Last Updated on May 24, 2015, by eNotes Editorial. Word Count: 554
Context: Chapter 52 is one of several in which the poet foretells, or seems to foretell, the coming of the Messiah. Early Christian scholars were convinced that this coming is the proper interpretation of the lines and that Isaiah prophesied accurately the life and ministry of Jesus and the growth of the Church. Later scholarship puzzled over these passages and considered several Jewish leaders of the period, to whom Isaiah might have assigned the role of deliverer. More recently scholarship has tended to the opinion that a true Messiah, as later exemplified by Christ, is what Isaiah does refer to. Chapter 40 serves as a prelude, announcing that the suffering of Israel will presently end and that at last the glory of God will descend upon its people. In Chapter 42 Isaiah describes one he calls the Servant, who has been prepared by the Lord, and who will bring God's religion to the people that it may be spread abroad in the world; his coming will be quiet and without fanfare; his teaching will be gentle. In Chapter 49 another of these evangelistic hymns announces the Servant and portrays him speaking to the nations and explaining his mission to them; in the following chapter he describes his own suffering and the strength that upholds him in it. Chapter 52 begins with Isaiah's jubilant announcement that Babylonian oppression is at an end; Jerusalem the holy city will no longer be defiled by the unclean. In the words of the Lord, the people have sold themselves into captivity for nothing, and will be redeemed in the same way; for they have been oppressed without just cause in the past. Past suffering has paid for present folly. The people return from exile and Jerusalem, in celebration, arrays itself as a bride. A herald now proclaims that God is king and that His kingdom will endure forever.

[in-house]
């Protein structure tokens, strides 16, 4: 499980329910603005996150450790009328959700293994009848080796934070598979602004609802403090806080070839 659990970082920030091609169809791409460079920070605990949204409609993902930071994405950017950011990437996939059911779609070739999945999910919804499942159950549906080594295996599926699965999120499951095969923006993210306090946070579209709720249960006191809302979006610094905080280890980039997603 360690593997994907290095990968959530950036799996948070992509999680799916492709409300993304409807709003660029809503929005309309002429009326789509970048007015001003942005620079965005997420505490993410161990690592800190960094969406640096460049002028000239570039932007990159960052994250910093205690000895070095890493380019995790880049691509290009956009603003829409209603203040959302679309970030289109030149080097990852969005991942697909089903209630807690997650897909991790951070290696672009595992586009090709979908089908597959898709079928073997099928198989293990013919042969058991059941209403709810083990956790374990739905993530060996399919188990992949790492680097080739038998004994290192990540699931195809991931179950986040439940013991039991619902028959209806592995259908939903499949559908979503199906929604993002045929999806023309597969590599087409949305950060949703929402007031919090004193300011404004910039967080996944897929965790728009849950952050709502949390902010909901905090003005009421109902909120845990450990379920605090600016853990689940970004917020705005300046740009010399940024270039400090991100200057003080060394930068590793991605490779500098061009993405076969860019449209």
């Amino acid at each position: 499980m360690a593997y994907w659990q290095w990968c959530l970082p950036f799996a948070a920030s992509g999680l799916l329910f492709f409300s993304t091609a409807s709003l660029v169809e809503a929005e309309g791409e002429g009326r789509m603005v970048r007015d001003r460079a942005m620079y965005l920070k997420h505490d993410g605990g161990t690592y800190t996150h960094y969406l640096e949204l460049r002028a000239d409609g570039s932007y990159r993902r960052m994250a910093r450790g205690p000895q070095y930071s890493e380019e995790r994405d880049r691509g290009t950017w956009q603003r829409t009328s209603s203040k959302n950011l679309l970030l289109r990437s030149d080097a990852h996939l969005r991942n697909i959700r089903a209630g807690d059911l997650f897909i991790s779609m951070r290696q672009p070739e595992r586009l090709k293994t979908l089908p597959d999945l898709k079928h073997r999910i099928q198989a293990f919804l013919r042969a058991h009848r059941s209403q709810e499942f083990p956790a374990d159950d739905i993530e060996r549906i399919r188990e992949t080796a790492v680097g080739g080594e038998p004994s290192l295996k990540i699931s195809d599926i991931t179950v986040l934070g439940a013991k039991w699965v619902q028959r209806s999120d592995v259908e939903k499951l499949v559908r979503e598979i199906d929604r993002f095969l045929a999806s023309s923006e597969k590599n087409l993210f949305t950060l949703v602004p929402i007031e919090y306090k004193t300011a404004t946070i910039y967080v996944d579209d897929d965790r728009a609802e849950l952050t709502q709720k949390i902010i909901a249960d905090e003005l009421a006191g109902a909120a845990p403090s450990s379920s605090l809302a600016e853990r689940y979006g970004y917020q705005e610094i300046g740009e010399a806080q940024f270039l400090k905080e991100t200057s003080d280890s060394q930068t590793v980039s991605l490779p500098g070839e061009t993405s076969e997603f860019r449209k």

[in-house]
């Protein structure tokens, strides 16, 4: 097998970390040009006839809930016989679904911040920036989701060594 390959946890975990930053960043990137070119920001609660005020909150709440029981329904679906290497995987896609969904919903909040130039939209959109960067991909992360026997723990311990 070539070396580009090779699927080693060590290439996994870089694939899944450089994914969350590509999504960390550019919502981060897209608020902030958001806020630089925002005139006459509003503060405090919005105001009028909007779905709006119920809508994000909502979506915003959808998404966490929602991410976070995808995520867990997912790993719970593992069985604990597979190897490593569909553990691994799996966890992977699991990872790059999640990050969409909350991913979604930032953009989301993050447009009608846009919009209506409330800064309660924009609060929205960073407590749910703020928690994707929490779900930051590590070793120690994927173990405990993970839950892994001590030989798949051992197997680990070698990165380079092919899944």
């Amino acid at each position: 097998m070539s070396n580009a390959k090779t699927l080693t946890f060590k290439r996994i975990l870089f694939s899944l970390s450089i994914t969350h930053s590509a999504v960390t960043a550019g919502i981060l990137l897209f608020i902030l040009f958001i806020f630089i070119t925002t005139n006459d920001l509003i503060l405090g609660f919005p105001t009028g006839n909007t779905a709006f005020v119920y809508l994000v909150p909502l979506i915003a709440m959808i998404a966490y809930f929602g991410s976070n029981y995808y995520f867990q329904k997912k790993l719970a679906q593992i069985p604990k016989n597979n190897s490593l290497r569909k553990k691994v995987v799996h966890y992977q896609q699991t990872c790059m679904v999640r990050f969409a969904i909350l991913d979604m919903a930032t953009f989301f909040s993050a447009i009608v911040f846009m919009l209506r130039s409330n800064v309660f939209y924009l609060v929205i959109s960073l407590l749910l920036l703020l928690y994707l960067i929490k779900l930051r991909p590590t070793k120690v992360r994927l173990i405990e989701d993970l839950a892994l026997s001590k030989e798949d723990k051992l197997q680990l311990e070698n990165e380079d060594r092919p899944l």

How beautiful upon the mountains are the feet of him that bringeth good tidings, that publisheth peace; that bringeth good tidings of good, that publisheth salvation; that saith unto Zion, Thy God reigneth!
Thy watchmen shall lift up the voice; with the voice together shall they sing: for they shall see eye to eye, when the LORD shall bring again Zion.
Break forth into joy, sing together, ye waste places of Jerusalem: for the LORD hath comforted his people, he hath redeemed Jerusalem.
The LORD hath made bare his holy arm in the eyes of all the nations; and all the ends of the earth shall see the salvation of our God.
Depart ye, depart ye, go ye out from thence, touch no unclean thing; go ye out of the midst of her; be ye clean, that bear the vessels of the LORD.
For ye shall not go out with haste, nor go by flight: for the LORD will go before you; and the God of Israel will be your rearward.
Behold, my servant shall deal prudently, he shall be exalted and extolled, and be very high.
As many were astonished at thee; his visage was so marred more than any man, and his form more than the sons of men:
So shall he sprinkle many nations; the kings shall shut their mouths at him: for that which had not been told them shall they see; and that which they had not heard shall they consider.
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